The National Assembly is one of the most critical oversight institutions in our democracy and it continues to come up with initiatives to enhance transparency and accountability. Select committees have been established and their proceedings are held in public, something that we should all celebrate.
However, despite these efforts and others at Government Enclave to improve productivity, we still have incidents where officers seem to know very little about what is going on in their ministries or departments. They are unable to supervise projects in which government has spent millions of taxpayer’s money to improve the lives of Batswana.
We still have shortage of drugs in government health facilities; incomplete construction projects; unpaid student allowances, and others, as a result of officers who care little about their work. Botswana’s work ethic has been ranked lowest in the world and there is no sign that we will improve in the near future. We ought to change our mindset and respect our customers and put them before everything if we are to succeed in project implementation and service delivery. It is also the responsibility of those in positions of authority to facilitate this by coming up with policies that will retain continuity.
The indiscriminate and unplanned redeployment of civil servants such as permanent secretaries and directors is one of the reasons there is poor service delivery in our beloved country. One example is the Ministry of Transport and Communications, which has had seven ministers and countless permanent secretaries since it was established in 2009. Whilst staff redeployment is an international practice that serves to curb potential incidents of corruption, in Botswana this practice seems to work against our aspirations because it brings negative results.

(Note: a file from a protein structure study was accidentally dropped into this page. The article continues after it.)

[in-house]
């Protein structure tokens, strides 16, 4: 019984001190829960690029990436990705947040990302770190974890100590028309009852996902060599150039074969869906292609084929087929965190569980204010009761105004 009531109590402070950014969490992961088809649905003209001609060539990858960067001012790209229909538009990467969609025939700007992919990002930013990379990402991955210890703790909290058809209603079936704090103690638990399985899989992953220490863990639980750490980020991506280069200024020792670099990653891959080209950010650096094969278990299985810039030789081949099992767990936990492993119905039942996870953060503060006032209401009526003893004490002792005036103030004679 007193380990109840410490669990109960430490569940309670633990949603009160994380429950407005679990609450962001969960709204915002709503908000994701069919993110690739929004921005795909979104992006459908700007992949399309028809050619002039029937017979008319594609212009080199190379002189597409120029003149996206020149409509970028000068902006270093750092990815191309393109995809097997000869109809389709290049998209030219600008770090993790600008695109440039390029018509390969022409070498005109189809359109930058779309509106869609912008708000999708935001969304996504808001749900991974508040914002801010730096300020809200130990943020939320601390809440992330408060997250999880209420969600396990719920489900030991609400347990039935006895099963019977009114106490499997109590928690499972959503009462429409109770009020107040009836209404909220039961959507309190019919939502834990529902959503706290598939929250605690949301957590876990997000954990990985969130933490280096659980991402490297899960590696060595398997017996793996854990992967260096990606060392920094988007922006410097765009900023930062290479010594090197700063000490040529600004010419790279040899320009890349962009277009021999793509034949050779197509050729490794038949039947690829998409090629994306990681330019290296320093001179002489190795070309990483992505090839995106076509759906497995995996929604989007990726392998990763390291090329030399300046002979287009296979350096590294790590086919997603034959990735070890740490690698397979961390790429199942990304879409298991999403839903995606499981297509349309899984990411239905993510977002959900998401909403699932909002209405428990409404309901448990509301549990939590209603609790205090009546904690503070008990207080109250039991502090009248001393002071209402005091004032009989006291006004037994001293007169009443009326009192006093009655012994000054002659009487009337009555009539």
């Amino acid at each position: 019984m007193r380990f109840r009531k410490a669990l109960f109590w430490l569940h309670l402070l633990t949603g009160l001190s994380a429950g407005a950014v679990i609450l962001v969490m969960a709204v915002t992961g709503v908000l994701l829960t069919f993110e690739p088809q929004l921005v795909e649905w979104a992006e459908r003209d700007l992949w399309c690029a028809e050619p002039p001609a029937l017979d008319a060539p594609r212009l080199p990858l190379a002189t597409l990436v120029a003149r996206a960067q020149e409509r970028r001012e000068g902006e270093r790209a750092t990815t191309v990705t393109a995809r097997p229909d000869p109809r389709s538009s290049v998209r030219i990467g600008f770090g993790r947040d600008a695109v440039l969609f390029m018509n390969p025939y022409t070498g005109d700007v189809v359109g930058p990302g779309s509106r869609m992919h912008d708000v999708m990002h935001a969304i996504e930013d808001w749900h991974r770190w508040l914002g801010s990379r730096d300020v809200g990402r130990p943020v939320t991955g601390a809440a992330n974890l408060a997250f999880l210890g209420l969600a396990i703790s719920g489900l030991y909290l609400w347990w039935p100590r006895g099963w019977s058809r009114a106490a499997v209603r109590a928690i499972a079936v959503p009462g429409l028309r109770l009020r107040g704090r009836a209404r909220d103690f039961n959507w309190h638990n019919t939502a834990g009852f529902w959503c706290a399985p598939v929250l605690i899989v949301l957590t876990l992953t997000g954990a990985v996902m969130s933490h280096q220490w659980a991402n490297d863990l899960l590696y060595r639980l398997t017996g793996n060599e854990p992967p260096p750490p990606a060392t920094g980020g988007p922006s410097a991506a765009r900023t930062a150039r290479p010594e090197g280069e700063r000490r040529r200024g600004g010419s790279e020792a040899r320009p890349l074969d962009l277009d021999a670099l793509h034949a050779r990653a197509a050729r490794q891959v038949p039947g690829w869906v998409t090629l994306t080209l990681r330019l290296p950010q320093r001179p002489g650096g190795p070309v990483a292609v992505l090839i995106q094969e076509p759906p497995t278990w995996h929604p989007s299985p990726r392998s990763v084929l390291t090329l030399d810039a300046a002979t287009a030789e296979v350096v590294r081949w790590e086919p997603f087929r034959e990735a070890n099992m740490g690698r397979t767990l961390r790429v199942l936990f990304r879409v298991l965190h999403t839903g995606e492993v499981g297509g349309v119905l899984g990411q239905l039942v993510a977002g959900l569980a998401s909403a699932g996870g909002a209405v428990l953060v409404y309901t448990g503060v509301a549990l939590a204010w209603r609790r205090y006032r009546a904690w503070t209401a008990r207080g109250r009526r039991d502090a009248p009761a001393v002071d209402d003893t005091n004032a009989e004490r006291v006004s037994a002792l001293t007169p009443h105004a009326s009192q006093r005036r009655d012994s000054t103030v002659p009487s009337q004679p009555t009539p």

There is less continuity and projects and service delivery are suffering. Every time accounting officers appear before oversight institutions, they have very little information on what is going on in their ministries because they have just been transferred to such.
The same applies in our courts of law where there are instances of investigating officers, or prosecutors struggling to understand the cases they are handling because the initial officer had been transferred.
Re-deployments also impact on supervision of multi-billion projects where officers are often in the dark about the history of such projects. This is for the reason that whilst there may be documentation, some issues are resolved verbally in official and casual meetings.
We urge the authorities to give officers some time to settle, start and monitor projects to their completion. If there are suspicions of corruption, the authorities should engage other institutions such as Directorate on Corruption and Economic Crime, as well as the police, Criminal Investigation Department and others. Transfer of officers is doing us a disservice and it is the poor people who feel the effects of poor non-delivery of projects, which impacts on services delivery.
The ability to change constantly and effectively is made easier by high-level continuity
– Michael Porter